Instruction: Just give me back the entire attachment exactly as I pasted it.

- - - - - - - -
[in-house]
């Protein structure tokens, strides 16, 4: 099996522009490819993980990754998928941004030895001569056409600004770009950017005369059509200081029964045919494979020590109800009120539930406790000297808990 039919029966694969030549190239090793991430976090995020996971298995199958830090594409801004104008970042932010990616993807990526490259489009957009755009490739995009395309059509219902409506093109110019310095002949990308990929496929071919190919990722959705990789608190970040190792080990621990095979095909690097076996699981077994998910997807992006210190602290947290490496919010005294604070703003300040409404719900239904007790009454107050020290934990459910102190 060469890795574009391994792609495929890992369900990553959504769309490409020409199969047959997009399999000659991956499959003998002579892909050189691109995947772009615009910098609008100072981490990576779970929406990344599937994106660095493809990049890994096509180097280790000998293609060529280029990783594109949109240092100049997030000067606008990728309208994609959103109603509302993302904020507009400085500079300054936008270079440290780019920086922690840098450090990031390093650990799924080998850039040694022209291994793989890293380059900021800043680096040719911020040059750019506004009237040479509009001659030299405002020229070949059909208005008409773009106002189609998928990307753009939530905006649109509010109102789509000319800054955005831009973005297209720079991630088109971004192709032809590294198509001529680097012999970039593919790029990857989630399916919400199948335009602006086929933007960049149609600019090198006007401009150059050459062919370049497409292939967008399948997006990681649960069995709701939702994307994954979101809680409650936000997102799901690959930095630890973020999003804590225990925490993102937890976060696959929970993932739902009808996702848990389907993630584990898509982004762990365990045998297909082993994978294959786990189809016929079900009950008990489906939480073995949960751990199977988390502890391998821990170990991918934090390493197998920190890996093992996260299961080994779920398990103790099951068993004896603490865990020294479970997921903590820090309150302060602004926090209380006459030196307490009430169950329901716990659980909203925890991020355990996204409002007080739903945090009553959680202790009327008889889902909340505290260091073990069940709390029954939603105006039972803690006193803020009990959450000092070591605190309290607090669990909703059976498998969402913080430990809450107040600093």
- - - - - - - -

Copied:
[in-house]
């Protein structure tokens, strides 16, 4: 099996522009490819993980990754998928941004030895001569056409600004770009950017005369059509200081029964045919494979020590109800009120539930406790000297808990 039919029966694969030549190239090793991430976090995020996971298995199958830090594409801004104008970042932010990616993807990526490259489009957009755009490739995009395309059509219902409506093109110019310095002949990308990929496929071919190919990722959705990789608190970040190792080990621990095979095909690097076996699981077994998910997807992006210190602290947290490496919010005294604070703003300040409404719900239904007790009454107050020290934990459910102190 060469890795574009391994792609495929890992369900990553959504769309490409020409199969047959997009399999000659991956499959003998002579892909050189691109995947772009615009910098609008100072981490990576779970929406990344599937994106660095493809990049890994096509180097280790000998293609060529280029990783594109949109240092100049997030000067606008990728309208994609959103109603509302993302904020507009400085500079300054936008270079440290780019920086922690840098450090990031390093650990799924080998850039040694022209291994793989890293380059900021800043680096040719911020040059750019506004009237040479509009001659030299405002020229070949059909208005008409773009106002189609998928990307753009939530905006649109509010109102789509000319800054955005831009973005297209720079991630088109971004192709032809590294198509001529680097012999970039593919790029990857989630399916919400199948335009602006086929933007960049149609600019090198006007401009150059050459062919370049497409292939967008399948997006990681649960069995709701939702994307994954979101809680409650936000997102799901690959930095630890973020999003804590225990925490993102937890976060696959929970993932739902009808996702848990389907993630584990898509982004762990365990045998297909082993994978294959786990189809016929079900009950008990489906939480073995949960751990199977988390502890391998821990170990991918934090390493197998920190890996093992996260299961080994779920398990103790099951068993004896603490865990020294479970997921903590820090309150302060602004926090209380006459030196307490009430169950329901716990659980909203925890991020355990996204409002007080739903945090009553959680202790009327008889889902909340505290260091073990069940709390029954939603105006039972803690006193803020009990959450000092070591605190309290607090669990909703059976498998969402913080430990809450107040600093």